Dams and levees comprise one of 16 Critical Infrastructure and Key Resource sectors identified by the National Infrastructure Protection Plan. Their failure can generate catastrophic floods, leading to loss of life, urban and agricultural property damage, environmental degradation, and cascading failures in other critical sectors. Several thousand high- and significant-hazard U.S. dams have no emergency action plan (EAP). Moreover, 114,000 miles of levee systems protect highly developed areas with critical infrastructures. Current engineering practices based on one-dimensional (1D) modeling can’t handle mixed-flow regimes and may lead to large errors in flood depth and arrival time in case of nonchannelized flow over flat areas. Moreover, the generation of two-dimensional (2D) flood maps for consequence analysis involves time-consuming interpolation based on a digital elevation map.
- Average cost of a dam safety study is about $30,000
- Costs for dam safety analysis of 7,200 dams needing Emergency Action Plans is $216 million
- Analysis provided by the DSS-WISE tool is free to end users
Problem: There exists no free M&S tool for dams.
What is it:
DSS-WISE is an integrated software package that combines a state-of-the-art, 2D numerical flood model and a series of geo-graphic information system (GIS)-based decision support tools. It is designed for water infrastructural safety studies. DSS-WISE can simulate dam/levee breach floods, fluvial floods, storm/tidal surges, landslide waves, and their consequences. It was designed to eliminate scientific and technological gaps of existing flood simulation and flood damage evaluation practice and to improve engineering and decision-making practice by providing simulation and analyses capabilities with unprecedented realism and robustness.
This was a multi-agency effort begun by:
- DHS Science & Technology Directorate - who later Partnered with …
- Federal Emergency Management Agency - National Dam Safety Program
- U.S. Army Corps of Engineers - Critical Infrastructure Protection & Resilience (CIPR) Program
- Office of Infrastructure Protection - National Protection and Programs Directorate Dam Sector
Developed by researchers at the National Center for Computational Hydroscience and Engineering (UM-NCCHE) of the University of Mississippi, DSS-WISE has three principal modules: 1) a GIS-based preprocessor and graphical user interface (GUI) to set up a problem and prepare data to input; 2) a 2D numerical model, CCHE2D-FLOOD, to handle mixed-flow regimes, wetting, and drying and; 3) a GIS-based postprocessor with modules for flood mapping and consequence analysis.
The graphical user interface is programmed as an extension of ESRI’s ArcGIS. The user carries out operations using specially designed toolbars. Simulations can be set up and run with various levels of data availability, using the GIS-based GUI.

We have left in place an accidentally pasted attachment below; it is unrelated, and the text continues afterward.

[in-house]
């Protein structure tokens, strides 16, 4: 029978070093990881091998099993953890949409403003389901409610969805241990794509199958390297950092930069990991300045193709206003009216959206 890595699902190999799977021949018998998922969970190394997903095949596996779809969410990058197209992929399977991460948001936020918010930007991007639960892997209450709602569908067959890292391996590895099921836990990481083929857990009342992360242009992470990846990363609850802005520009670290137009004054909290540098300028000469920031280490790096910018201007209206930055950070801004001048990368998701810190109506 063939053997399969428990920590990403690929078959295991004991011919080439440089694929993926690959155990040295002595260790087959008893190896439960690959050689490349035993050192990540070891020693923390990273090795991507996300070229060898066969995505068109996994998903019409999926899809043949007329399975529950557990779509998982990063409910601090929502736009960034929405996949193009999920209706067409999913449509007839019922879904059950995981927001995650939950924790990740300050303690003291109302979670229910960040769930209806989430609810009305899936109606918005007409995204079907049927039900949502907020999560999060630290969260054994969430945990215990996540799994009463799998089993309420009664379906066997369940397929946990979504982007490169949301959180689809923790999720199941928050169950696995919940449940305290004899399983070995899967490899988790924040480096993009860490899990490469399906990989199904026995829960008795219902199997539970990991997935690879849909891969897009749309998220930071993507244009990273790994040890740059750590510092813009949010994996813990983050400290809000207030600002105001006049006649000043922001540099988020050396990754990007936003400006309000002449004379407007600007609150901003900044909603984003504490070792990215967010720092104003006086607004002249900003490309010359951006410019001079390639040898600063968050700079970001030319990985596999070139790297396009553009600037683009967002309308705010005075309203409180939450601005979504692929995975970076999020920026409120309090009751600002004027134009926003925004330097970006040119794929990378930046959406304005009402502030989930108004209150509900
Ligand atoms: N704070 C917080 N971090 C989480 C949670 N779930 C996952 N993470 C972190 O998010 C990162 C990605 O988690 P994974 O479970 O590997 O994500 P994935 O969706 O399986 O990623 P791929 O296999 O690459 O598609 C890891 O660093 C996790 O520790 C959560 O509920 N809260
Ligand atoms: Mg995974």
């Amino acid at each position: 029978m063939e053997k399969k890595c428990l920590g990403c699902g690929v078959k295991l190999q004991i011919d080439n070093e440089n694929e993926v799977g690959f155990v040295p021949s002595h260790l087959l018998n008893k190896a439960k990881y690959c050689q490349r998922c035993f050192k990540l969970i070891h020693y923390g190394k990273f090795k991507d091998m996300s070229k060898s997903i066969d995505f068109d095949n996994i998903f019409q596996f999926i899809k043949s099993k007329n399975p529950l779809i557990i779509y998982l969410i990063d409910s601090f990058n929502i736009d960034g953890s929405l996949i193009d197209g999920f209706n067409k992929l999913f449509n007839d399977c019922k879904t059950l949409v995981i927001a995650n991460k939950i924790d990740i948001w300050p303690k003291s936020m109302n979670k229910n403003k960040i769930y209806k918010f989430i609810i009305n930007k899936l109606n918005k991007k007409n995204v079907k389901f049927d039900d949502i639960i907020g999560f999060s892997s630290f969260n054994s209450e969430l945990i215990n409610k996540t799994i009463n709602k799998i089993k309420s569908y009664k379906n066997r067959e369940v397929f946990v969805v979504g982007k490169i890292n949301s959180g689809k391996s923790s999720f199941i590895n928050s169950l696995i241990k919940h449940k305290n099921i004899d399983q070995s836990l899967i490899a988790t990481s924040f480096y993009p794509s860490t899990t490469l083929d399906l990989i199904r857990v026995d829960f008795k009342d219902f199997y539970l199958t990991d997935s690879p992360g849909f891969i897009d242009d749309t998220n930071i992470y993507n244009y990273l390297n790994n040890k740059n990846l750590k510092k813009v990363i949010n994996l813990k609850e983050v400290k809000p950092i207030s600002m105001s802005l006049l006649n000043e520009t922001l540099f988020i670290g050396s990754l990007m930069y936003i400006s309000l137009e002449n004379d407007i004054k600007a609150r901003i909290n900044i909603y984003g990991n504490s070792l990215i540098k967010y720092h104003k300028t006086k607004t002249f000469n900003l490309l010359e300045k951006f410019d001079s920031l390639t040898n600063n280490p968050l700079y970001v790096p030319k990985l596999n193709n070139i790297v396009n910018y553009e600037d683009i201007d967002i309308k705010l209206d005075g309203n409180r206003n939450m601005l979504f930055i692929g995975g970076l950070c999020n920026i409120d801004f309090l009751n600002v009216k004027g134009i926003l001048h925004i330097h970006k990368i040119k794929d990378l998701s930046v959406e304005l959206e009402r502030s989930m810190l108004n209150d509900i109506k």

From Feb 2012 – April 2013, the web-based tool has been used by 36 users in 23 states to support:
- Analyses of 141 distinct dams
- Simulations of 216 dam breaks
- Average of 15 dam breaks / day
- Est. cost savings to states for safety analyses of 141 dams: approximately $4.2 million
DSS-WISE is used by the DHS Dams Sector Branch; the National Geospatial Intelligence Agency; the Mississippi Department of Environmental Quality. The U.S. Army Corps of Engineers (USACE) alone uses the software in its Vicksburg and Nashville Districts, at its Engineering Re-search and Development Center (ERDC), and at headquarters.
DSS-WISE Deployment in 2010, 2011, 2012
2010 – USACE Operations
- DSS-WISE has been used to assist USACE in military operations key to national security. These include simulation of hypothetical dam and levee failures in Iraq, Afghanistan, and various other places around the world to provide critical information for the safety and security of American troops.
2010 – Pakistan Flood
- DSS-WISE was used by USACE’s ERDC to simulate the catastrophic flooding in Pakistan and to provide round-the-clock situational awareness to the U.S. and Pakistani governments in estimating the time it would take flood waters to recede.
2011 – Mississippi River Flood
- DSS-WISE was used to run various what-if-scenarios to aid federal and state agencies with emergency management activities in the Mississippi Delta and other areas impacted by the historic 2011 flooding of the Mississippi River. The tool was used to simulate hypothetical breaches near Tunica, MS.
2012 – Hurricane Isaac
- FEMA described DSS-WISE as a “vital asset during the response effort” in the aftermath of Hurricane Isaac. The tool was used to provide real time dam inundation information during emergency operations for LA and MS to assess possible flooding upstream and downstream associated with the overtopping and possible failure of Pearl River.